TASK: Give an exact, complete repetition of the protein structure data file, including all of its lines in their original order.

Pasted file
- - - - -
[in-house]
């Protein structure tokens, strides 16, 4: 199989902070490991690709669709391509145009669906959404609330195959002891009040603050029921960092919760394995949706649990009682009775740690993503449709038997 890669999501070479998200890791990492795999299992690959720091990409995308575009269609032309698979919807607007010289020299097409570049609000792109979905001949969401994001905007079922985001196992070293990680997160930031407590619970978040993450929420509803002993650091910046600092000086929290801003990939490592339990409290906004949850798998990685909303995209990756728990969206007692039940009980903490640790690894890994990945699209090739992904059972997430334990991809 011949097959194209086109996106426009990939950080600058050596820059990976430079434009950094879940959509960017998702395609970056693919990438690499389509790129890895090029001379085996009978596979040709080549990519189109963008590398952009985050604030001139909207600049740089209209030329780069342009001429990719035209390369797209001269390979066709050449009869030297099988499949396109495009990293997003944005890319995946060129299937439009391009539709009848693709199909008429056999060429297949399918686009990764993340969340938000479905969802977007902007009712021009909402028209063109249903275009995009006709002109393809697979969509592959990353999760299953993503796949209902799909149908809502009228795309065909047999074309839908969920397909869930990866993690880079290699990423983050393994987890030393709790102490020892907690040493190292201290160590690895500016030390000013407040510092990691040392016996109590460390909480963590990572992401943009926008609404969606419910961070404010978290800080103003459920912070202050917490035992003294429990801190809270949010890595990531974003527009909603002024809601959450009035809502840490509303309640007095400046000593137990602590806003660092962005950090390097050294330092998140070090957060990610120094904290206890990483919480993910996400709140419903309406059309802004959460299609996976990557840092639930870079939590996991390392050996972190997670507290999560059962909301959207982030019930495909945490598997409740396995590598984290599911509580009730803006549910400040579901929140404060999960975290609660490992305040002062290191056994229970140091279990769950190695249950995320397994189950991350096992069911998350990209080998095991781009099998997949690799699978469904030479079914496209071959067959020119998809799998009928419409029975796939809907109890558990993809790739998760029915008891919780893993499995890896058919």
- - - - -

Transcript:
[in-house]
């Protein structure tokens, strides 16, 4: 199989902070490991690709669709391509145009669906959404609330195959002891009040603050029921960092919760394995949706649990009682009775740690993503449709038997 890669999501070479998200890791990492795999299992690959720091990409995308575009269609032309698979919807607007010289020299097409570049609000792109979905001949969401994001905007079922985001196992070293990680997160930031407590619970978040993450929420509803002993650091910046600092000086929290801003990939490592339990409290906004949850798998990685909303995209990756728990969206007692039940009980903490640790690894890994990945699209090739992904059972997430334990991809 011949097959194209086109996106426009990939950080600058050596820059990976430079434009950094879940959509960017998702395609970056693919990438690499389509790129890895090029001379085996009978596979040709080549990519189109963008590398952009985050604030001139909207600049740089209209030329780069342009001429990719035209390369797209001269390979066709050449009869030297099988499949396109495009990293997003944005890319995946060129299937439009391009539709009848693709199909008429056999060429297949399918686009990764993340969340938000479905969802977007902007009712021009909402028209063109249903275009995009006709002109393809697979969509592959990353999760299953993503796949209902799909149908809502009228795309065909047999074309839908969920397909869930990866993690880079290699990423983050393994987890030393709790102490020892907690040493190292201290160590690895500016030390000013407040510092990691040392016996109590460390909480963590990572992401943009926008609404969606419910961070404010978290800080103003459920912070202050917490035992003294429990801190809270949010890595990531974003527009909603002024809601959450009035809502840490509303309640007095400046000593137990602590806003660092962005950090390097050294330092998140070090957060990610120094904290206890990483919480993910996400709140419903309406059309802004959460299609996976990557840092639930870079939590996991390392050996972190997670507290999560059962909301959207982030019930495909945490598997409740396995590598984290599911509580009730803006549910400040579901929140404060999960975290609660490992305040002062290191056994229970140091279990769950190695249950995320397994189950991350096992069911998350990209080998095991781009099998997949690799699978469904030479079914496209071959067959020119998809799998009928419409029975796939809907109890558990993809790739998760029915008891919780893993499995890896058919």